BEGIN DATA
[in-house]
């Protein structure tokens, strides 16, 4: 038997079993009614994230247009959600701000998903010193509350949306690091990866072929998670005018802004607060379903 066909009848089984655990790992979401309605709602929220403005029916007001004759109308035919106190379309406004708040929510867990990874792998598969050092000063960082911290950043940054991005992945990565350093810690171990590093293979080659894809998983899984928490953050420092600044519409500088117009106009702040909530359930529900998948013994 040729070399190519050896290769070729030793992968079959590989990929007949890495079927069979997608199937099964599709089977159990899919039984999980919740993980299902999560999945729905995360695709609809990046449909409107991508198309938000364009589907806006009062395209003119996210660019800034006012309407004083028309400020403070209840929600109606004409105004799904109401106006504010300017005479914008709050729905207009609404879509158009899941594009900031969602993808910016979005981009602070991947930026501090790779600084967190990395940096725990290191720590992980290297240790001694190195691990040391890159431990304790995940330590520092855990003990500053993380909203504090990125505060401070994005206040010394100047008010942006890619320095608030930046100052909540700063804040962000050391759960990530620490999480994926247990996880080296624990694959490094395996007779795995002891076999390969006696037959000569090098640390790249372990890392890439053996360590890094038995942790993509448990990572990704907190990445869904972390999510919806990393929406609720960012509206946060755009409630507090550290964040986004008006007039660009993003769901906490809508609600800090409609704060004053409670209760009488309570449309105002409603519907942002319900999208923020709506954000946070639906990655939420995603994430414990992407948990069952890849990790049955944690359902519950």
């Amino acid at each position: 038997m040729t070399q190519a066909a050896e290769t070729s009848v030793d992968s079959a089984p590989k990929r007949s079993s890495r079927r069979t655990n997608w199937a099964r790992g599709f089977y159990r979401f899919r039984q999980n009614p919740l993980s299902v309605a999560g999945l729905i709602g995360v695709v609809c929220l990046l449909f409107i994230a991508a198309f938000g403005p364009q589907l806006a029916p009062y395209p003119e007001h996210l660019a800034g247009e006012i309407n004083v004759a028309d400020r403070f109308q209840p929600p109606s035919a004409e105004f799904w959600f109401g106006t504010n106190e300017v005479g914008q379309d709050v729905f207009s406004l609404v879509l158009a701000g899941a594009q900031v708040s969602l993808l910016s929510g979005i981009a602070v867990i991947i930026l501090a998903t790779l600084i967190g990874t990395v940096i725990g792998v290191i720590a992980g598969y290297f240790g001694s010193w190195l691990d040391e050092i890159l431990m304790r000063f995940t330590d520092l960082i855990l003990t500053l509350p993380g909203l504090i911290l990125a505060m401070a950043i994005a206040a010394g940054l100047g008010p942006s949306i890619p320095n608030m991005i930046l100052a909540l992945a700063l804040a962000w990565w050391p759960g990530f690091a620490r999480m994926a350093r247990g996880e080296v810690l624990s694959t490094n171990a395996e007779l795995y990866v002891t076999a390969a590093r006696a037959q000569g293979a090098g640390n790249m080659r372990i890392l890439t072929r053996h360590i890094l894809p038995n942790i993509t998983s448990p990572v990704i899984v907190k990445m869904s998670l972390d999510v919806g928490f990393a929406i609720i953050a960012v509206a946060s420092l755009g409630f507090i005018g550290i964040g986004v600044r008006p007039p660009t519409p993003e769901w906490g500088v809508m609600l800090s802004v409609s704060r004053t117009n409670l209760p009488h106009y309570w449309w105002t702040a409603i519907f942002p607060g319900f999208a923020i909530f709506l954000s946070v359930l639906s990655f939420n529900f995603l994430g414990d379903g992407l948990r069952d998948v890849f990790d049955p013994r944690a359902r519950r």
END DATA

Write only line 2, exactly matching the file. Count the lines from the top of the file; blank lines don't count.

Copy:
């Protein structure tokens, strides 16, 4: 038997079993009614994230247009959600701000998903010193509350949306690091990866072929998670005018802004607060379903 066909009848089984655990790992979401309605709602929220403005029916007001004759109308035919106190379309406004708040929510867990990874792998598969050092000063960082911290950043940054991005992945990565350093810690171990590093293979080659894809998983899984928490953050420092600044519409500088117009106009702040909530359930529900998948013994 040729070399190519050896290769070729030793992968079959590989990929007949890495079927069979997608199937099964599709089977159990899919039984999980919740993980299902999560999945729905995360695709609809990046449909409107991508198309938000364009589907806006009062395209003119996210660019800034006012309407004083028309400020403070209840929600109606004409105004799904109401106006504010300017005479914008709050729905207009609404879509158009899941594009900031969602993808910016979005981009602070991947930026501090790779600084967190990395940096725990290191720590992980290297240790001694190195691990040391890159431990304790995940330590520092855990003990500053993380909203504090990125505060401070994005206040010394100047008010942006890619320095608030930046100052909540700063804040962000050391759960990530620490999480994926247990996880080296624990694959490094395996007779795995002891076999390969006696037959000569090098640390790249372990890392890439053996360590890094038995942790993509448990990572990704907190990445869904972390999510919806990393929406609720960012509206946060755009409630507090550290964040986004008006007039660009993003769901906490809508609600800090409609704060004053409670209760009488309570449309105002409603519907942002319900999208923020709506954000946070639906990655939420995603994430414990992407948990069952890849990790049955944690359902519950």